Think in the donor’s shoes. What’s more exciting?
A bag of dog food? Or a dog going home with a family that day because the shelter can now hold longer adoption events?
Do connect dollars to impact with giving levels
This is a great approach, especially if you are running a monthly giving program.
First, you will need to analyze past-gift data to determine what appropriate giving levels for your organization. Then, you need to tell donors what can be accomplished with donations at those levels and come up with a creative name for each tier to tie everything together.
For example, donors who give between $5 and $25 a month to an animal rescue can be called “care-takers”. Their donations fund basic care essentials, like kitty litter, flea baths, and doggy beds.
Donors at a higher level that give between $50 and $100 per month can be known as “life-savers”. Their donations help pay for life saving medical treatments, vaccinations, and rescue operations.
And of course, you would come up with another tier in the middle, with its own name and services covered by the donation.
The key here again, is to keep things focused on your mission. So, don’t choose generic names like “supporter” or “sustainer” for your giving tiers. The names, and outcomes of gifts at every level should tie together with the impact of your mission.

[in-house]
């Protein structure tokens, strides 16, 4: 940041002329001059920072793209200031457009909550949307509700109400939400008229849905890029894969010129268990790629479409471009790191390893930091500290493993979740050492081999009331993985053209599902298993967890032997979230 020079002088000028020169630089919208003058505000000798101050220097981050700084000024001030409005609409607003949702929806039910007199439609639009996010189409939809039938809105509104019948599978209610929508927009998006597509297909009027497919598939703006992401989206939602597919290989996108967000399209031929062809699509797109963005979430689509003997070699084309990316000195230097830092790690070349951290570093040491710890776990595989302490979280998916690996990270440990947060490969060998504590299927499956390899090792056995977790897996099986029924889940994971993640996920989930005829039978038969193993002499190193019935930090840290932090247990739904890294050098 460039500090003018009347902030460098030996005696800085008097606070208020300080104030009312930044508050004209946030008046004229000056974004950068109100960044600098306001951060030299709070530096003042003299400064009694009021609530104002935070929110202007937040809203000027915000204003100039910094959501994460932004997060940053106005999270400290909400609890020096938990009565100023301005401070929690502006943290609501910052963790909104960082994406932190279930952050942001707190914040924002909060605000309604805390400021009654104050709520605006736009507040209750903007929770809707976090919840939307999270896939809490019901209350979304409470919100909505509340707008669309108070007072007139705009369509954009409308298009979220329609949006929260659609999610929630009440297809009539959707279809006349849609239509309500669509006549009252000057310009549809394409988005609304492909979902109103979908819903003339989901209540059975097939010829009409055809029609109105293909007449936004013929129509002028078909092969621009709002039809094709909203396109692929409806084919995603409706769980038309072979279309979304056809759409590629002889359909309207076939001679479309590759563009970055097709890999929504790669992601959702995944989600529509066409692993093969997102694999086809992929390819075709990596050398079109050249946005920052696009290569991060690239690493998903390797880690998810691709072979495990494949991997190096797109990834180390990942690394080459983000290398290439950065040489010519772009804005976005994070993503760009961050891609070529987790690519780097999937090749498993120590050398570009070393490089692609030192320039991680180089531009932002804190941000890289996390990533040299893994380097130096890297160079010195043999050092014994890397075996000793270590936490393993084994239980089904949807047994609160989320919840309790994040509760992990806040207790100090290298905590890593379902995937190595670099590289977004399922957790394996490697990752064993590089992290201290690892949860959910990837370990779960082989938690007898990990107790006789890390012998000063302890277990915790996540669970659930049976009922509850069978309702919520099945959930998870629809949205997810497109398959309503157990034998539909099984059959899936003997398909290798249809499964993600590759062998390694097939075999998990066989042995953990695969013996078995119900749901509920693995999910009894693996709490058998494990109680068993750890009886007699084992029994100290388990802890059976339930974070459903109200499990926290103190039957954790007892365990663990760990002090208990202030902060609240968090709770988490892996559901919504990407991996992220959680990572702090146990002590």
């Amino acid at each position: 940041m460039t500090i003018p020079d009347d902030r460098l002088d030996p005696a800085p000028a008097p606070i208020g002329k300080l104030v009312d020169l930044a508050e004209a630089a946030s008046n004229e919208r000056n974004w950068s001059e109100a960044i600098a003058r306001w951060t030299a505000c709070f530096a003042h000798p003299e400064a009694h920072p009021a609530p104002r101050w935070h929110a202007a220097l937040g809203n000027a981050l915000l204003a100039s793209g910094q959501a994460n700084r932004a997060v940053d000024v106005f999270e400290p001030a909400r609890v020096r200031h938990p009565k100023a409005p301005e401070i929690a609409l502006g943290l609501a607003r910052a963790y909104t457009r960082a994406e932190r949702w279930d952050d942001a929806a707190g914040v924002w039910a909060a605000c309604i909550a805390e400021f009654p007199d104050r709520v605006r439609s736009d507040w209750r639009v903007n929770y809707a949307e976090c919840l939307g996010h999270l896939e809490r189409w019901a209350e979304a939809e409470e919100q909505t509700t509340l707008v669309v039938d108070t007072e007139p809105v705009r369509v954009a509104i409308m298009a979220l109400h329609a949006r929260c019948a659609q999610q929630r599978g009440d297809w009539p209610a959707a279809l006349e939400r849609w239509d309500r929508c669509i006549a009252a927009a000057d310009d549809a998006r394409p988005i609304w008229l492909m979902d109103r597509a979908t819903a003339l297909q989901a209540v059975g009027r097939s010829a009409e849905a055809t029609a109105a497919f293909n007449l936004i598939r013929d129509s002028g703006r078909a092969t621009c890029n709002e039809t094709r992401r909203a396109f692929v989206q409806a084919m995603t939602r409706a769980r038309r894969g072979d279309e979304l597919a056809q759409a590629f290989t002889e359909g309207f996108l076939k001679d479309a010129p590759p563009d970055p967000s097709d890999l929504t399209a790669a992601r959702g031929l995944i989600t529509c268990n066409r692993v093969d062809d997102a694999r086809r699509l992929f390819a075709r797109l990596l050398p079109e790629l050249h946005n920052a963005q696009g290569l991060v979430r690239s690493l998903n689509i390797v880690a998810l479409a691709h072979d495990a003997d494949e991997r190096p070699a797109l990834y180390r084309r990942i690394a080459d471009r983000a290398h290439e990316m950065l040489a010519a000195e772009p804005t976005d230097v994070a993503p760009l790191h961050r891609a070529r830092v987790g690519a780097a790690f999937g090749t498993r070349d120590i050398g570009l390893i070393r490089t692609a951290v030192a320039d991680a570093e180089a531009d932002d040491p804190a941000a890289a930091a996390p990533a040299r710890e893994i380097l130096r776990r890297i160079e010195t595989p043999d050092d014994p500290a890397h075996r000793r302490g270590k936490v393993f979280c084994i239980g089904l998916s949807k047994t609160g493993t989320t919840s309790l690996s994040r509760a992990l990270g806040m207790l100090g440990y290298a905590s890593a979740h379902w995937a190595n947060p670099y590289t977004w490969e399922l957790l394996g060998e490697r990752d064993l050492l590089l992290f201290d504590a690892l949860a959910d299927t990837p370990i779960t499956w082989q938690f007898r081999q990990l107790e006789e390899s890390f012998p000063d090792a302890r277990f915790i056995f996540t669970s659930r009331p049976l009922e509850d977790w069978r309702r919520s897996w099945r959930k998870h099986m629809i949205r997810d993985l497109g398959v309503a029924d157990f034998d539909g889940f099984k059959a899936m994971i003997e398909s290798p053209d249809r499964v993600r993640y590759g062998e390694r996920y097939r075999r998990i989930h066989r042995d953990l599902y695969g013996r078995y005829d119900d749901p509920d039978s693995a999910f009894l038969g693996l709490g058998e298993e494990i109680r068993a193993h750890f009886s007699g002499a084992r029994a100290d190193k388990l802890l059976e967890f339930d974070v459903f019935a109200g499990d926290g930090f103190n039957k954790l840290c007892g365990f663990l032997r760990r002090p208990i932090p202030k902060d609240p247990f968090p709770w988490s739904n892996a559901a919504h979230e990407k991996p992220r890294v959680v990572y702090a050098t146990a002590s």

Don’t worry about other organizations
Here’s a scenario:
Your organization operates a food pantry that provides meals to struggling families during the holidays. In a recent appeal, you asked donors to give $50 dollars to provide a Thanksgiving meal to a family in need.
When you get home, you open an appeal from an organization with similar goals from the town you grew up in, hundreds of miles away. You’ve been supporting them for a while and you’re glad they’ve maintained contact.
But there’s a problem.
You read through the appeal, and come to the ask, which reads:
Please consider a donation of $20, which provides a Thanksgiving turkey to a family in need.
You ask yourself, “How can this organization be doing the same thing, at such a lower cost?”
You felt really good about your appeal. But now, you’re compelled to call your printer and stop the presses!
Relax. Since when is helping people a competition? Besides, there are likely many factors you didn’t consider.
For example, geography can play a role. The cost of living where you grew up may be much less than the city you live in now. The organization in your hometown pays their employees less and has lower operating costs. They also have less people to service. All these factors make it cheaper to provide a Thanksgiving meal.
And remember, cheaper doesn’t always mean better. You read the appeal again and realize that this organization essentially hands out frozen turkeys. However, your organization not only cooks the turkey, but delivers it hot, with sides, and even a pie for dessert!
There are endless factors that can play into what a donor’s dollar does for an organization. So, when comparing dollars to impact, don’t worry about what other organizations are saying.